Sir Philip: We resolved to escape from St. Bastard's or die in the attempt! Sourquill: And what happened? Sir Philip: We died in the attempt. Sourquill: Oh, how awful! Sir Philip: Of course not, you blundering idiot! How would I be talking to you now?
Benevolent: Total molecular disintegration! How did you know!? ...oh yes, I told you.
Dissimile: "Trouble was brewing like a cup of angry tea." Sir Philip usually delivers one at the end of the episode, when Sourquill leaves and his daughter says that it's good to get these memories out
Sir Philip: "This is 1873. Emotions are like port: to be corked up tight, left in the cellar for forty years and given to your grandson on his 21st birthday!"
Does This Remind You of Anything?: In episode 4, the progress of Pip's great invention echoes the development history of computers (starts out enormous, getting smaller as the technology improves; people fear that using one will be complicated, but once they try it find that it's "intuitive"; and so on).
Eagleland: When Pip arrives in New York, he discovers American audiences are much more emotional than British ones, that people routinely order eight-acre steaks, and that absolutely all disputes are settled by gunfights.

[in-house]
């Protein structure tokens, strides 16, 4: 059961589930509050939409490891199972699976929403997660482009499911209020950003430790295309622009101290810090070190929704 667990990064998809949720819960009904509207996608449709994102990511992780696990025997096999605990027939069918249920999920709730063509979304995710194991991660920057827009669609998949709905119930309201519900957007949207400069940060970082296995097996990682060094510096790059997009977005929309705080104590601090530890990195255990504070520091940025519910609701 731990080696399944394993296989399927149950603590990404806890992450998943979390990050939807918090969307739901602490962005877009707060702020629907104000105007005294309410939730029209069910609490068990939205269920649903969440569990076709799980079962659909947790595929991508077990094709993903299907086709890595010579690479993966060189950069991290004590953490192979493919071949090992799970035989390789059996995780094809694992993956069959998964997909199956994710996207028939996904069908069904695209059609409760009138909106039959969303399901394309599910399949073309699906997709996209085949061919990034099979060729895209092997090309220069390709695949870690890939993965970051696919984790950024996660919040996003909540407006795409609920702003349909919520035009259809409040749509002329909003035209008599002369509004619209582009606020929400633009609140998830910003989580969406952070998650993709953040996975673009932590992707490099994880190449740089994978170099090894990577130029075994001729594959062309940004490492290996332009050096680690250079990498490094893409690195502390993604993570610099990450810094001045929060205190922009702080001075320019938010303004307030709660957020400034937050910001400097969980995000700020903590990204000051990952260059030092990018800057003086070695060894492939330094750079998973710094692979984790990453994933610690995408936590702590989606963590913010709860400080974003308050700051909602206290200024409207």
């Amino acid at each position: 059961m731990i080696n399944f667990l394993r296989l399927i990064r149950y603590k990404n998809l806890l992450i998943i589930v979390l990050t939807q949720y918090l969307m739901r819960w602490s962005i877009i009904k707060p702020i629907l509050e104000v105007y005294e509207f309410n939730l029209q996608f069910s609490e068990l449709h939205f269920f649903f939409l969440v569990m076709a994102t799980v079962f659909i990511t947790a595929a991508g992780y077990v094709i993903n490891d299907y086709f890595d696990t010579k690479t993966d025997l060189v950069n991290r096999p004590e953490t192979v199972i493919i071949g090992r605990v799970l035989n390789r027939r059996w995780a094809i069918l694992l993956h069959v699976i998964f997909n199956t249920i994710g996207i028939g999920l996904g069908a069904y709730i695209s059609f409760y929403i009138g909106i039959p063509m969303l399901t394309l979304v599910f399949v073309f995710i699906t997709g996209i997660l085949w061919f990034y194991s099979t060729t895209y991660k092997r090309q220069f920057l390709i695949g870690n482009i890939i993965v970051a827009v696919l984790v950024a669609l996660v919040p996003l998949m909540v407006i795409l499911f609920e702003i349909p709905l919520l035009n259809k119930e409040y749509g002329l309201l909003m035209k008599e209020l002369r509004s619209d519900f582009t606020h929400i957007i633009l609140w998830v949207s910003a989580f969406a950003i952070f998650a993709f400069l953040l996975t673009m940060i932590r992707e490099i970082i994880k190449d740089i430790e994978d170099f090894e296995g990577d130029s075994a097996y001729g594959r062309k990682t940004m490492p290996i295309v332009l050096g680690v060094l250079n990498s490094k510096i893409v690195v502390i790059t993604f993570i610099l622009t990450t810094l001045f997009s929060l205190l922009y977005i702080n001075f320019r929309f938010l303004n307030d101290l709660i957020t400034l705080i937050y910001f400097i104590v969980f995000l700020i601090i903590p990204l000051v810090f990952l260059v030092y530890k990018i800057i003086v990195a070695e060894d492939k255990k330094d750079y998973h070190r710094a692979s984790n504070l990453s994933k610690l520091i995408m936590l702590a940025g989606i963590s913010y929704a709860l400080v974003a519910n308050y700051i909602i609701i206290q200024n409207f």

Earlier, this trope is invoked by Ms. Talula Not-A-Man, who, among other things, is legally required to wear a stetson and praise slavery, apparently as were all people from the American South in the 1800's.
Flanderization: Happens very early on with Harry Biscuit. In the first episode he is introduced as a parody of the "older student at the horrible school" and a fairly normal person (at least by Bleak Expectations standards), but from the second episode onwards he swiftly morphs into a full-fledged Cloudcuckoolander and Bungling Inventor. A very nice example of Tropes Are Not Bad.
Foe Romance Subtext: Ripely accuses Pip of fancying Mr Benevolent more than her: This is a running gag in series five, where Pip's repeated denials do not help:
Ripely: The mini-break you went on - Pip: "Mini-break"!? He held me hostage and tortured me! And we shared that shower out of necessity! Ripely: What shower? Pip: Um...
For the Evulz: Benevolent's reason for burning down an asylum filled with innocent patients:
Benevolent: "Be a bit of a laugh, wouldn't it?"
Framing Device: Sir Philip is retelling his story to Sourquill for serialisation in The Times.
Freudian Excuse: "An Evil Life Sort Of Explained". Mr Gently Benevolent is evil because he lost the love of Miss Sweetly Delightful. (Well, he's evil because he's descended from Judas's accountant, and raised as such by evil parents, but he nearly rose above that).
Heroic Dolphin: Pip and Harry are rescued from sharks by "cavalry dolphins" (bugles and artillery support included).
Heroic Sacrifice: The "terminally metaphorical" streetsweeper, to save London from being flown to France and later Harry Biscuit Taking the Bullet for Pip. Actually, he just fell over at the crucial moment, but it sounds more heroic this way.